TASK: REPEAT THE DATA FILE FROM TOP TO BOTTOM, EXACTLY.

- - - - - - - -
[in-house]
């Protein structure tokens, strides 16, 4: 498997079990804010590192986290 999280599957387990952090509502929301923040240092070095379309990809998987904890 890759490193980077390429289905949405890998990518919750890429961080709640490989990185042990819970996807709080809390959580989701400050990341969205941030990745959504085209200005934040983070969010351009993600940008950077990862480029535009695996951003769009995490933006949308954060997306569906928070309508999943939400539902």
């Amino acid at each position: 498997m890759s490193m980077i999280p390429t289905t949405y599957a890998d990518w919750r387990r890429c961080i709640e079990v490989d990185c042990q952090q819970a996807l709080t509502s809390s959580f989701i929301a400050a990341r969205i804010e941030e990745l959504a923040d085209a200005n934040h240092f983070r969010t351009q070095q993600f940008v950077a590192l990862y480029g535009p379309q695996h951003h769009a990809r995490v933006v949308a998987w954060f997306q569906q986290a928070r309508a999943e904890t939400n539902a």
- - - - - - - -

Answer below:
[in-house]
């Protein structure tokens, strides 16, 4: 498997079990804010590192986290 999280599957387990952090509502929301923040240092070095379309990809998987904890 890759490193980077390429289905949405890998990518919750890429961080709640490989990185042990819970996807709080809390959580989701400050990341969205941030990745959504085209200005934040983070969010351009993600940008950077990862480029535009695996951003769009995490933006949308954060997306569906928070309508999943939400539902």
């Amino acid at each position: 498997m890759s490193m980077i999280p390429t289905t949405y599957a890998d990518w919750r387990r890429c961080i709640e079990v490989d990185c042990q952090q819970a996807l709080t509502s809390s959580f989701i929301a400050a990341r969205i804010e941030e990745l959504a923040d085209a200005n934040h240092f983070r969010t351009q070095q993600f940008v950077a590192l990862y480029g535009p379309q695996h951003h769009a990809r995490v933006v949308a998987w954060f997306q569906q986290a928070r309508a999943e904890t939400n539902a």